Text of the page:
Only three per cent of those workers required to take the Cayman Islands Immigration Department’s English test failed that test in 2007.
Chief Immigration Officer Franz Manderson said Monday that of the 2,717 people who took the exam last year, just 90 did not pass and were sent back to their home countries.
The English language test is required by the Immigration Department and the Work Permit Board for permit holders who come to the islands from countries where English is not the primary language.
Generally, foreign workers are tested upon their arrival at Owen Roberts Airport, but Mr. Manderson said there have been cases where workers who’ve travelled long distances are admitted into Cayman first and take the test after they’ve had a chance to rest.
‘We’re not requiring them to speak perfectly, but they must be able to communicate effectively in the English language,’ he said. ‘Regretfully, we’re still having persons come into the country who speak very little English.’
The language test is only required for the work permit holders, not their spouses or other non-working dependants.
The test is administered in four parts: an oral exam, which includes listening and comprehension; a reading test in which the person must read a sentence and then answer questions about it; another reading test where the person must read something such as a newspaper ad or dates on a calendar; and finally a written exam where the person must write down their name, address and other personal details.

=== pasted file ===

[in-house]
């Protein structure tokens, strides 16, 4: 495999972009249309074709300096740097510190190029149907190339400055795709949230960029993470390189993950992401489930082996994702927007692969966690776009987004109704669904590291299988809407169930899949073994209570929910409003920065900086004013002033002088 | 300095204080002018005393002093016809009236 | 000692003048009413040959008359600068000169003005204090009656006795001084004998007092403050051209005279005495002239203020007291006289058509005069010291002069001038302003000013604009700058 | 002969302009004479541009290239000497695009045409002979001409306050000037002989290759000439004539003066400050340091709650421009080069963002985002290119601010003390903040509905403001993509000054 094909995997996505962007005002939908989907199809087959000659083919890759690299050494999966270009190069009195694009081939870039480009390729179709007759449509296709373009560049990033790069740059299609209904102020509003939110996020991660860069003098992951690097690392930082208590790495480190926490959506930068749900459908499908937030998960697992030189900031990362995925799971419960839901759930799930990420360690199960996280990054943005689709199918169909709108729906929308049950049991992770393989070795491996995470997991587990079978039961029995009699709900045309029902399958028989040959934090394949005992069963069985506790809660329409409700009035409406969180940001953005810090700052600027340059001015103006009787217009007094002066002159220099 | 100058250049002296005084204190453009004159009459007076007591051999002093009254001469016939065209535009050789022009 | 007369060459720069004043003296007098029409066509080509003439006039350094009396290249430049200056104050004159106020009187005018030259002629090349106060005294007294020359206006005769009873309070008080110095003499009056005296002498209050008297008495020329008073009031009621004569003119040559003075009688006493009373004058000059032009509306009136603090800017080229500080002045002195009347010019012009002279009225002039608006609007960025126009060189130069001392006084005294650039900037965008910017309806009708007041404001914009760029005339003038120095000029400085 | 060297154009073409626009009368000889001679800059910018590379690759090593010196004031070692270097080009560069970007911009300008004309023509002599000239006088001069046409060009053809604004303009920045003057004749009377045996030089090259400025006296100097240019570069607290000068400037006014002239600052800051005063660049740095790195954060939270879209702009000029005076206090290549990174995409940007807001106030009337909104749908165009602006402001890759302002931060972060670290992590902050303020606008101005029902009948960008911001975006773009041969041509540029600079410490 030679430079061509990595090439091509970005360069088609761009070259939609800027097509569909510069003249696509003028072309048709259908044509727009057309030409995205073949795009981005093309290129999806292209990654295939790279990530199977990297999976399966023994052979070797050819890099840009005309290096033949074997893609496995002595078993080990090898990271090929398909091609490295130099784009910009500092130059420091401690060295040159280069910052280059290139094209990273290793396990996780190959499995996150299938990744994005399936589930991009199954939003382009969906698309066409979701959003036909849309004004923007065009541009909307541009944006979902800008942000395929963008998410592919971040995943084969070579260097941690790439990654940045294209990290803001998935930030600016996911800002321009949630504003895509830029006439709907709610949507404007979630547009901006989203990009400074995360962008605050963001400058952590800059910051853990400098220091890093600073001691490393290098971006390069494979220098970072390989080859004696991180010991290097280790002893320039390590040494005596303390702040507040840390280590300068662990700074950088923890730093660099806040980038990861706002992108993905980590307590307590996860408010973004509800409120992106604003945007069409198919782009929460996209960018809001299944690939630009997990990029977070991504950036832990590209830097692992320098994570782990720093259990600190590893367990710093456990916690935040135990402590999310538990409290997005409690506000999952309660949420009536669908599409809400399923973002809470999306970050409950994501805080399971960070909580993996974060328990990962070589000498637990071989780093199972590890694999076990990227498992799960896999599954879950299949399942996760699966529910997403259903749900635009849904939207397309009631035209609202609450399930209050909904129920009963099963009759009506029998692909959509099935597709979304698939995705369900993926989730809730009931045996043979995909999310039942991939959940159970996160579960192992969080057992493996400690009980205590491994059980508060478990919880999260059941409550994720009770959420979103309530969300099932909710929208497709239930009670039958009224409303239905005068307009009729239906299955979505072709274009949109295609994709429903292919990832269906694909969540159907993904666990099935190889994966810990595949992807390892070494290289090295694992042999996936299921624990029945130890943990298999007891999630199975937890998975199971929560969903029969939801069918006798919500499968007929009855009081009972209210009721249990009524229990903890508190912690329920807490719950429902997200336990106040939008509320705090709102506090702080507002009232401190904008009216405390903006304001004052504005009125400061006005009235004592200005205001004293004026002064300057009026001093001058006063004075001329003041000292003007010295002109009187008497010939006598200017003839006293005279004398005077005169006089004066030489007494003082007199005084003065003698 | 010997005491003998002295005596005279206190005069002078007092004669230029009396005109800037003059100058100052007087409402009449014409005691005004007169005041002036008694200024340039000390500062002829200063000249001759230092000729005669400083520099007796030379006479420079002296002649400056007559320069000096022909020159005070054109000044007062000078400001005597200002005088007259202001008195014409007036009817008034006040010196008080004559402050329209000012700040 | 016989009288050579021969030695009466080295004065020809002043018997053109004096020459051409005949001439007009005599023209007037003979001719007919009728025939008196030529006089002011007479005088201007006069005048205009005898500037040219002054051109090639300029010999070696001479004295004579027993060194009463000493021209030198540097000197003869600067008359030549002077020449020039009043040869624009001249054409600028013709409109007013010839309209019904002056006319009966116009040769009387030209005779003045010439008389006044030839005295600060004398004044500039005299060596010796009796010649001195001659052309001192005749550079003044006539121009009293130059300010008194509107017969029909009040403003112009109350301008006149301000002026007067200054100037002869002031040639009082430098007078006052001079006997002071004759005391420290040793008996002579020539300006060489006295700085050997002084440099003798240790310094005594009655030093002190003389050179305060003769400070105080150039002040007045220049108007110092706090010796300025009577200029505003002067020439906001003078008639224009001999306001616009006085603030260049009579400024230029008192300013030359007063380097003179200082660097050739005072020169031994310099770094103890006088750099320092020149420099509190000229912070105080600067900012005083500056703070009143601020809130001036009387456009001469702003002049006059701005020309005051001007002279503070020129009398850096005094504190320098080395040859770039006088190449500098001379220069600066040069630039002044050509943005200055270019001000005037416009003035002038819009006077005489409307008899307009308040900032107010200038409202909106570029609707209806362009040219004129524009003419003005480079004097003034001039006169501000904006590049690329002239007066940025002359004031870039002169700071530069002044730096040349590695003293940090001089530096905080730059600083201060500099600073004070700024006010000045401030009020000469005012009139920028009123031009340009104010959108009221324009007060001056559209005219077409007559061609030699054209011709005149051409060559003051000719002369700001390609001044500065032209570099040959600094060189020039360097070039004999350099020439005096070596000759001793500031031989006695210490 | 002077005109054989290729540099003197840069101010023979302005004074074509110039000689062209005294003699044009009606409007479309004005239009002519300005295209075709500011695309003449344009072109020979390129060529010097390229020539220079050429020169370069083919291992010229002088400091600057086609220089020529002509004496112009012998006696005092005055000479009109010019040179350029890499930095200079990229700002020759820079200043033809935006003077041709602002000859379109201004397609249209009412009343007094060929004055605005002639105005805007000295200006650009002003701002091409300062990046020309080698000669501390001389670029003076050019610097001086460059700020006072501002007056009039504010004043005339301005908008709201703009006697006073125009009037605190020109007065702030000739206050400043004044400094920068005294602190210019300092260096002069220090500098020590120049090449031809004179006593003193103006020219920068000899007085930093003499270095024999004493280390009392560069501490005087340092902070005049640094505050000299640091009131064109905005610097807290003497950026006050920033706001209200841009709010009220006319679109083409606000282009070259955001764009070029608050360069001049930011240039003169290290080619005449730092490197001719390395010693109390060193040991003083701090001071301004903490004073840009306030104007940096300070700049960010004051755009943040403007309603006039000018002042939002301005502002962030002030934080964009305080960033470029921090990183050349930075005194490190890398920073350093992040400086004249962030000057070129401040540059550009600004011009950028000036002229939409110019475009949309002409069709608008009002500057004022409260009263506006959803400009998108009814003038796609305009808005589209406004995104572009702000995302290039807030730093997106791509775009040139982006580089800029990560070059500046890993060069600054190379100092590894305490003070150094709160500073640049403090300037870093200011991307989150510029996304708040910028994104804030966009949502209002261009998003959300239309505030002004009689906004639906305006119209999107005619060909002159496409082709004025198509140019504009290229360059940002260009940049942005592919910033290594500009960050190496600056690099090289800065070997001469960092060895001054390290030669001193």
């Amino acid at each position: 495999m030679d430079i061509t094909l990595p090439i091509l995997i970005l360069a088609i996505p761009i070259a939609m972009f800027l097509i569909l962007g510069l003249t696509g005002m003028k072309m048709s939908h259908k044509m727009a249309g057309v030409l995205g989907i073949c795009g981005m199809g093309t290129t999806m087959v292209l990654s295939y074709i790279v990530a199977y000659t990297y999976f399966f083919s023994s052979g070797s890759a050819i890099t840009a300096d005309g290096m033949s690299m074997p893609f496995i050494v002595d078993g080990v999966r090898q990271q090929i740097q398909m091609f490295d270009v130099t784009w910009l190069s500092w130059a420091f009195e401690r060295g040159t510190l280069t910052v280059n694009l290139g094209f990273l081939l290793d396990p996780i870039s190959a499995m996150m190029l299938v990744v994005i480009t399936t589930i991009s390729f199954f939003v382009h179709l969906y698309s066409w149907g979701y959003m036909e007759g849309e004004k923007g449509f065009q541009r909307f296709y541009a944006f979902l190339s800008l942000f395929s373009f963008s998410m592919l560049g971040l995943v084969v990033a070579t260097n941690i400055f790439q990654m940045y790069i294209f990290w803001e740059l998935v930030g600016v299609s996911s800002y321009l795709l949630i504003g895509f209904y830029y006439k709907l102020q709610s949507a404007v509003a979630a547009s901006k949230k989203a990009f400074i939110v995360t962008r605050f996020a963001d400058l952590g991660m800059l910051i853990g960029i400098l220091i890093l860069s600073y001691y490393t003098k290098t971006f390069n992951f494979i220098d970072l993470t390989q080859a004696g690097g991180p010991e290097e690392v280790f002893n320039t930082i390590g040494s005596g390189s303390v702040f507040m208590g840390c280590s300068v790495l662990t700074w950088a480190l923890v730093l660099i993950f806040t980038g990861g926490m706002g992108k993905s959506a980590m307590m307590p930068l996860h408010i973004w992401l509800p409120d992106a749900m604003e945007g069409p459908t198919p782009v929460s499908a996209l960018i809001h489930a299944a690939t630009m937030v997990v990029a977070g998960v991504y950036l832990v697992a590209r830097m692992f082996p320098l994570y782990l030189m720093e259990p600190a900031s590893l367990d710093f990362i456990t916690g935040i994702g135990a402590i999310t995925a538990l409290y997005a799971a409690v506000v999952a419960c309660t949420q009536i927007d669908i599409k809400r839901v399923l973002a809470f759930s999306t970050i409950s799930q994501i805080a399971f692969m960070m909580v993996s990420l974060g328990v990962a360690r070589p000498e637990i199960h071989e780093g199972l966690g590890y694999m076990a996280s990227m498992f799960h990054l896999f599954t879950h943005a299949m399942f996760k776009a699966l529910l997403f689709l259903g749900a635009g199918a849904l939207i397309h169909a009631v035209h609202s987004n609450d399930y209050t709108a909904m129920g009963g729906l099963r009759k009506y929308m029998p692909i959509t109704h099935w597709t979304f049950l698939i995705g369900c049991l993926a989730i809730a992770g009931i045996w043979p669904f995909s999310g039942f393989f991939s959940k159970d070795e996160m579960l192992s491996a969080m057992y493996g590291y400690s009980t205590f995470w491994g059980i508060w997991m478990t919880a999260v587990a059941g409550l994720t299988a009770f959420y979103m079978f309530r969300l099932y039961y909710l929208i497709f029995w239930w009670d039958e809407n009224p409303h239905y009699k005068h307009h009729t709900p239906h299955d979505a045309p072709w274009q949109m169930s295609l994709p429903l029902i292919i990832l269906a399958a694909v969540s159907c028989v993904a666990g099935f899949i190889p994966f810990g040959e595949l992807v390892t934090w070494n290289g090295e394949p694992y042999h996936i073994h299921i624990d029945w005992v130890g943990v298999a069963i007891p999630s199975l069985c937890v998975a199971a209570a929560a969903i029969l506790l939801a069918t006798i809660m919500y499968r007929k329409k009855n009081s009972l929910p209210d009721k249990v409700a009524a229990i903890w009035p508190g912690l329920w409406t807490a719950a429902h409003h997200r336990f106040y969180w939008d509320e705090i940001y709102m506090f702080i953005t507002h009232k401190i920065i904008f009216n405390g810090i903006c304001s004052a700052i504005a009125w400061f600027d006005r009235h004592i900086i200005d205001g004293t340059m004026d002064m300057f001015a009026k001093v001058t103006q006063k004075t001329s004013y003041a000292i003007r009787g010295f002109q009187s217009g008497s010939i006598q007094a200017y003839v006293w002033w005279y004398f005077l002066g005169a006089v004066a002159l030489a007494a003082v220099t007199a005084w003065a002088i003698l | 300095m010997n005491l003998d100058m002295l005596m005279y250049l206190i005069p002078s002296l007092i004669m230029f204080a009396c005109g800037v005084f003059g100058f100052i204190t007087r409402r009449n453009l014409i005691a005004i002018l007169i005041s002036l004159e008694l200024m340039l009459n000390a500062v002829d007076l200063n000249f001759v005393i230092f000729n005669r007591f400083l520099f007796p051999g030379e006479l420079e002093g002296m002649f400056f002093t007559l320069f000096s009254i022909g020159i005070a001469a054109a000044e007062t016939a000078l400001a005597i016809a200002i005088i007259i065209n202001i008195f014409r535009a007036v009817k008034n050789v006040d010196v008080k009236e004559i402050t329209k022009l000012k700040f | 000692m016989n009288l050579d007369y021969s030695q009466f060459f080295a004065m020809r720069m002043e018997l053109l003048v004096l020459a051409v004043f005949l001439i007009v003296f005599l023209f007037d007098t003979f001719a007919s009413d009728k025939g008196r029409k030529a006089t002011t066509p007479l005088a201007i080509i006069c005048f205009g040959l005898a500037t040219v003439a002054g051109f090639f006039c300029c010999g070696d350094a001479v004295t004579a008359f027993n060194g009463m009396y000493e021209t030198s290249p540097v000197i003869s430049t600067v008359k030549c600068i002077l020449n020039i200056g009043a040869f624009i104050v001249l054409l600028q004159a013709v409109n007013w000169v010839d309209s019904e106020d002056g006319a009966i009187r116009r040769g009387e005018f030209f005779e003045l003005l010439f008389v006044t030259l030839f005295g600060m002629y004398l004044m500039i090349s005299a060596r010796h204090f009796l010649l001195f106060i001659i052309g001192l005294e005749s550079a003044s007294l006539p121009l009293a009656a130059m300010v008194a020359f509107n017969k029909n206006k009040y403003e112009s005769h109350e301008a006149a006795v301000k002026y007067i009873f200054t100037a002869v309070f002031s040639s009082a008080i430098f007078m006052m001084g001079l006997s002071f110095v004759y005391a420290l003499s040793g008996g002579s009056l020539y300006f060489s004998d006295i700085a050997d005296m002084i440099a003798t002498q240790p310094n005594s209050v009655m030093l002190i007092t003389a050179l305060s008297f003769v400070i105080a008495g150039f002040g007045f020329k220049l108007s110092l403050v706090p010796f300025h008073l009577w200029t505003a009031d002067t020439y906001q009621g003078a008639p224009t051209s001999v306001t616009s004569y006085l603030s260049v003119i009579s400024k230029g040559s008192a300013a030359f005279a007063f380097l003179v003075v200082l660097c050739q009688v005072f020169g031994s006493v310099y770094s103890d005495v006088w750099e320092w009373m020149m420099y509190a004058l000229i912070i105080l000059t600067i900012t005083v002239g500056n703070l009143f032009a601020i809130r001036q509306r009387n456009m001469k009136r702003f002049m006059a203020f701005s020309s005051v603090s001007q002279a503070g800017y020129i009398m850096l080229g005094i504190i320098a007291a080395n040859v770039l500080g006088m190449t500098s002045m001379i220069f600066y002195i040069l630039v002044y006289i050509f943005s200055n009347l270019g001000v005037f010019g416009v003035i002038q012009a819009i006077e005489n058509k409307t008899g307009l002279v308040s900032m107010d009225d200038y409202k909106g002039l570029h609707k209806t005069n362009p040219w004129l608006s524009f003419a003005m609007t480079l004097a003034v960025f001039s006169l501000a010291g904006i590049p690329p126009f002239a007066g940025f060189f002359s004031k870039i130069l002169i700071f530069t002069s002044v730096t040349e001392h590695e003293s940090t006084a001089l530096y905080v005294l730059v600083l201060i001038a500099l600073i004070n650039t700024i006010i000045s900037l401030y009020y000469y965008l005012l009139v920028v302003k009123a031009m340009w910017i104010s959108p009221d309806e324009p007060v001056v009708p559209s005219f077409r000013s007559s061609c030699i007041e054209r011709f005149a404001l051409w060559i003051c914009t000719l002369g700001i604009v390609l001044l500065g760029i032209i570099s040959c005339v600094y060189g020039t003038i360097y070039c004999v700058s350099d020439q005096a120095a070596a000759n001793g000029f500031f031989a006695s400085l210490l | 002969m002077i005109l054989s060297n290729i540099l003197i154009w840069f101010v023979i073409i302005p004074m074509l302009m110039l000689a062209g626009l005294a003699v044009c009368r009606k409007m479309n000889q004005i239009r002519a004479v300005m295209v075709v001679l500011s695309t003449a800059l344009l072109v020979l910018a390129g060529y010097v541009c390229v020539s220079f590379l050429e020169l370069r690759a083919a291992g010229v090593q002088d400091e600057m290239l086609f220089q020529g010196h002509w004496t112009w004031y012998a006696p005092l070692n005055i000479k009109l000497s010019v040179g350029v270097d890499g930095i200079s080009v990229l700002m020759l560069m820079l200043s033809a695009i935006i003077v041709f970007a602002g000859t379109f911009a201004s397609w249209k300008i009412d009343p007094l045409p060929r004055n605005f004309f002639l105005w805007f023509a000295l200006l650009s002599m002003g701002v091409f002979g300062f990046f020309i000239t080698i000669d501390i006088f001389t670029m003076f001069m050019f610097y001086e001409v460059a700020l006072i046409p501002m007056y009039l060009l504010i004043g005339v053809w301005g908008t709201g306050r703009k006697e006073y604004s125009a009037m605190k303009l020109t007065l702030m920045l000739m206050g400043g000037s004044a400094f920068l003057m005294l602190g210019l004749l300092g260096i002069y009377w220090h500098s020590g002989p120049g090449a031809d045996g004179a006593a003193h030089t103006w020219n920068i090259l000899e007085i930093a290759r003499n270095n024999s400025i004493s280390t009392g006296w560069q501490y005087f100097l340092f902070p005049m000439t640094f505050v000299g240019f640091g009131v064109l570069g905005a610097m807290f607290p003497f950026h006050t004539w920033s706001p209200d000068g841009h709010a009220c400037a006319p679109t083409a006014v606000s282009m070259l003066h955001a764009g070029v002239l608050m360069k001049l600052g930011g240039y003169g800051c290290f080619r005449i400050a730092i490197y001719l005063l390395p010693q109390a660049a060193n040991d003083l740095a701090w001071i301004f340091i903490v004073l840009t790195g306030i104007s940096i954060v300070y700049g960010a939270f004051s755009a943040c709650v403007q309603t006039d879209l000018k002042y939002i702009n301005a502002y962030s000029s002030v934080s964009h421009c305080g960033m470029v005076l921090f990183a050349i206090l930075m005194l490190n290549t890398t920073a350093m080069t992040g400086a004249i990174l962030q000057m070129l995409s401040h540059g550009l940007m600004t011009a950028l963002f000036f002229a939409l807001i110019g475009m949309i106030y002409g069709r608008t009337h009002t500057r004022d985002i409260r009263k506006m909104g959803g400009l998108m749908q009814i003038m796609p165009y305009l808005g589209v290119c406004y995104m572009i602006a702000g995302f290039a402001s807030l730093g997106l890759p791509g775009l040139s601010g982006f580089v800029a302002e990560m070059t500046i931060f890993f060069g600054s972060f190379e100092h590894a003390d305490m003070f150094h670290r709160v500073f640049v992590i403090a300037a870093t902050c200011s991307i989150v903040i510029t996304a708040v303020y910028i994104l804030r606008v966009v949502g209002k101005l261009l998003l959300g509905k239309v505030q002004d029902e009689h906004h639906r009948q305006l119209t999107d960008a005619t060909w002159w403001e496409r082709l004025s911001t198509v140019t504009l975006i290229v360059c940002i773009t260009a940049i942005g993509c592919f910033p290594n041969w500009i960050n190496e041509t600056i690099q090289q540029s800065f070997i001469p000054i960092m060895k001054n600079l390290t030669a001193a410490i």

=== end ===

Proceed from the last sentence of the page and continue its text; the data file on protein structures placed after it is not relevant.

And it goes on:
Mr. Manderson has previously described the test as ‘not difficult.’
The issue of whether those work permit holders can speak English properly was debated publicly last year when the Royal Cayman Islands Police Service announced it would start giving officers rudimentary Spanish lessons. It was revived last week when the Cayman Islands court system announced it was looking for interpreters who spoke the Filipino dialects of Bisaya and Tagalog.
In both cases, Caymanian Compass readers have questioned why such steps were needed when foreign workers are required to have substantial proficiency in English before entering the islands.
However, Mr. Manderson said in the case of law enforcement or dealing with the courts, it makes sense that someone who is not a native English speaker would request an interpreter.
‘When we go and arrest people on immigration offences we always bring interpreters because (those being arrested) will often say they didn’t understand the officers,’ he said.
In court, the language issue becomes even more critical.
‘Obviously, this person’s freedom may be at stake and they want every protection possible under the law,’ Mr. Manderson said. ‘That does not mean the person does not speak English. They just want to be sure they understand everything that’s happening in court.’
He said the main purpose of the Immigration Department’s English language test is to make certain those coming here can interact in Caymanian society.
In the past, Mr. Manderson said there have often been complaints about restaurant servers, for example, not understanding their patron’s orders or coming back with the wrong drink from the bar. He said since the implementation of the revised English test for work permit holders in November 2006, those complaints have dropped off considerably.
He also noted cases where work permit holders who have wives or children that don’t speak English can occur, but that those instances are few and far between.
‘If someone comes in and they’re a spouse (of a work permit holder), we don’t test them,’ Mr. Manderson said. ‘Is that something we should revise? I don’t know.’